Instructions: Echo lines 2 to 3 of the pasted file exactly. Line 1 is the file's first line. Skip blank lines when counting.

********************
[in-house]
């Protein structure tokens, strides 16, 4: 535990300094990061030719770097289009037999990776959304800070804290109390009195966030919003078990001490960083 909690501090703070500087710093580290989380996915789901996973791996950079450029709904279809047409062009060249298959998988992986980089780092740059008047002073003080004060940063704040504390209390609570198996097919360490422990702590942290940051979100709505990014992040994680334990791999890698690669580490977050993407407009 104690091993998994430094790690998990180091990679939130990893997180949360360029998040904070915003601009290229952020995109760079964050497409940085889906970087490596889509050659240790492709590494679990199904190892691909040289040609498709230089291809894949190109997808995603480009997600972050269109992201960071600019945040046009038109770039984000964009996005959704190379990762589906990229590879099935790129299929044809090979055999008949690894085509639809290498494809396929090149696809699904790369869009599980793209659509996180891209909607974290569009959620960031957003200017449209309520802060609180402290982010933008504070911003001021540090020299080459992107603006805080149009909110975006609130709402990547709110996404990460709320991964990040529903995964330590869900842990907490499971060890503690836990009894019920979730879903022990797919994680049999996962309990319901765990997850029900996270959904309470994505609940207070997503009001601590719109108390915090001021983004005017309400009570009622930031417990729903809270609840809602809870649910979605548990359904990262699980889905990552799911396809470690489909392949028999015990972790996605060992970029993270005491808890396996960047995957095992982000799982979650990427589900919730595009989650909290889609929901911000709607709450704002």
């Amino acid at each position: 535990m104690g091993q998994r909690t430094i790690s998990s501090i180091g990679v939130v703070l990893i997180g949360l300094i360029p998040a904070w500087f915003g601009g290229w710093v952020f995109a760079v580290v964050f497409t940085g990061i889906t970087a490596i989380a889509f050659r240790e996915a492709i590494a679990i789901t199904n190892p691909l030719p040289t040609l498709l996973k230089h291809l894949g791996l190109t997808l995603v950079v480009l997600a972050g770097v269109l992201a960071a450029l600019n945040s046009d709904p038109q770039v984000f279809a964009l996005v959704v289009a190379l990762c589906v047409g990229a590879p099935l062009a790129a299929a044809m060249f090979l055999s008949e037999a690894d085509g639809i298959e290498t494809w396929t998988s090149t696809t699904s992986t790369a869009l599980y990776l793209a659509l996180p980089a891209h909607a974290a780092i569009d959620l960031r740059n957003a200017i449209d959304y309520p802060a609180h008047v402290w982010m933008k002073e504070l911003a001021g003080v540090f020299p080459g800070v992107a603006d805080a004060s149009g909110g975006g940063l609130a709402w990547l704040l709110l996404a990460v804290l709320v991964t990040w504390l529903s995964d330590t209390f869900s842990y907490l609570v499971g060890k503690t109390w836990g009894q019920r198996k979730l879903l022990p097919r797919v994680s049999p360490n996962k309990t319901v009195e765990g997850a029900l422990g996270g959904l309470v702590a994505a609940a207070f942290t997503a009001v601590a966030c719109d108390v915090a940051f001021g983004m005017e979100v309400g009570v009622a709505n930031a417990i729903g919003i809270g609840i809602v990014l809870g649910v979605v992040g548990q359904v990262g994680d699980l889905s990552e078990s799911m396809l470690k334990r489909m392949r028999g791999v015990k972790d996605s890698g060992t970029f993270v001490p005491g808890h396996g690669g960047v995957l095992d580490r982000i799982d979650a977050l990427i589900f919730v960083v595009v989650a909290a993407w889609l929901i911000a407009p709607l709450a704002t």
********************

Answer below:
């Protein structure tokens, strides 16, 4: 535990300094990061030719770097289009037999990776959304800070804290109390009195966030919003078990001490960083 909690501090703070500087710093580290989380996915789901996973791996950079450029709904279809047409062009060249298959998988992986980089780092740059008047002073003080004060940063704040504390209390609570198996097919360490422990702590942290940051979100709505990014992040994680334990791999890698690669580490977050993407407009 104690091993998994430094790690998990180091990679939130990893997180949360360029998040904070915003601009290229952020995109760079964050497409940085889906970087490596889509050659240790492709590494679990199904190892691909040289040609498709230089291809894949190109997808995603480009997600972050269109992201960071600019945040046009038109770039984000964009996005959704190379990762589906990229590879099935790129299929044809090979055999008949690894085509639809290498494809396929090149696809699904790369869009599980793209659509996180891209909607974290569009959620960031957003200017449209309520802060609180402290982010933008504070911003001021540090020299080459992107603006805080149009909110975006609130709402990547709110996404990460709320991964990040529903995964330590869900842990907490499971060890503690836990009894019920979730879903022990797919994680049999996962309990319901765990997850029900996270959904309470994505609940207070997503009001601590719109108390915090001021983004005017309400009570009622930031417990729903809270609840809602809870649910979605548990359904990262699980889905990552799911396809470690489909392949028999015990972790996605060992970029993270005491808890396996960047995957095992982000799982979650990427589900919730595009989650909290889609929901911000709607709450704002």
């Amino acid at each position: 535990m104690g091993q998994r909690t430094i790690s998990s501090i180091g990679v939130v703070l990893i997180g949360l300094i360029p998040a904070w500087f915003g601009g290229w710093v952020f995109a760079v580290v964050f497409t940085g990061i889906t970087a490596i989380a889509f050659r240790e996915a492709i590494a679990i789901t199904n190892p691909l030719p040289t040609l498709l996973k230089h291809l894949g791996l190109t997808l995603v950079v480009l997600a972050g770097v269109l992201a960071a450029l600019n945040s046009d709904p038109q770039v984000f279809a964009l996005v959704v289009a190379l990762c589906v047409g990229a590879p099935l062009a790129a299929a044809m060249f090979l055999s008949e037999a690894d085509g639809i298959e290498t494809w396929t998988s090149t696809t699904s992986t790369a869009l599980y990776l793209a659509l996180p980089a891209h909607a974290a780092i569009d959620l960031r740059n957003a200017i449209d959304y309520p802060a609180h008047v402290w982010m933008k002073e504070l911003a001021g003080v540090f020299p080459g800070v992107a603006d805080a004060s149009g909110g975006g940063l609130a709402w990547l704040l709110l996404a990460v804290l709320v991964t990040w504390l529903s995964d330590t209390f869900s842990y907490l609570v499971g060890k503690t109390w836990g009894q019920r198996k979730l879903l022990p097919r797919v994680s049999p360490n996962k309990t319901v009195e765990g997850a029900l422990g996270g959904l309470v702590a994505a609940a207070f942290t997503a009001v601590a966030c719109d108390v915090a940051f001021g983004m005017e979100v309400g009570v009622a709505n930031a417990i729903g919003i809270g609840i809602v990014l809870g649910v979605v992040g548990q359904v990262g994680d699980l889905s990552e078990s799911m396809l470690k334990r489909m392949r028999g791999v015990k972790d996605s890698g060992t970029f993270v001490p005491g808890h396996g690669g960047v995957l095992d580490r982000i799982d979650a977050l990427i589900f919730v960083v595009v989650a909290a993407w889609l929901i911000a407009p709607l709450a704002t």